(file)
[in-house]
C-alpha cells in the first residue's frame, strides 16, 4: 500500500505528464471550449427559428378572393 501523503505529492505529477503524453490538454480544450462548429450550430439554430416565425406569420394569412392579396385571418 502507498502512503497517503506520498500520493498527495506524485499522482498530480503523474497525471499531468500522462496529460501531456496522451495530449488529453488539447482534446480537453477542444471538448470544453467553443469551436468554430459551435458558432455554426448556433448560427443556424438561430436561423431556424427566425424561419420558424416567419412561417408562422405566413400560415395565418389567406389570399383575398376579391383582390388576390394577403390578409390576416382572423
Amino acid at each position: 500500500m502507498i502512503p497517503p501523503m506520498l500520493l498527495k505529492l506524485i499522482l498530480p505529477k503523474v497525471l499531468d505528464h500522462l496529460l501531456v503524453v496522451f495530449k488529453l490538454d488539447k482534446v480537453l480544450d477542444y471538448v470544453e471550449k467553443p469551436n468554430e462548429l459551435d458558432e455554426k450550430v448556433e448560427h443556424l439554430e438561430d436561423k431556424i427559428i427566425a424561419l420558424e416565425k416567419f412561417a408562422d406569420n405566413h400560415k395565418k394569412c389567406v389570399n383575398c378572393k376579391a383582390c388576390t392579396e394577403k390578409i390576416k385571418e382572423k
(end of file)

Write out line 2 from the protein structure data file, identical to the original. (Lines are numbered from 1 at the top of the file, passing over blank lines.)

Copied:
C-alpha cells in the first residue's frame, strides 16, 4: 500500500505528464471550449427559428378572393 501523503505529492505529477503524453490538454480544450462548429450550430439554430416565425406569420394569412392579396385571418 502507498502512503497517503506520498500520493498527495506524485499522482498530480503523474497525471499531468500522462496529460501531456496522451495530449488529453488539447482534446480537453477542444471538448470544453467553443469551436468554430459551435458558432455554426448556433448560427443556424438561430436561423431556424427566425424561419420558424416567419412561417408562422405566413400560415395565418389567406389570399383575398376579391383582390388576390394577403390578409390576416382572423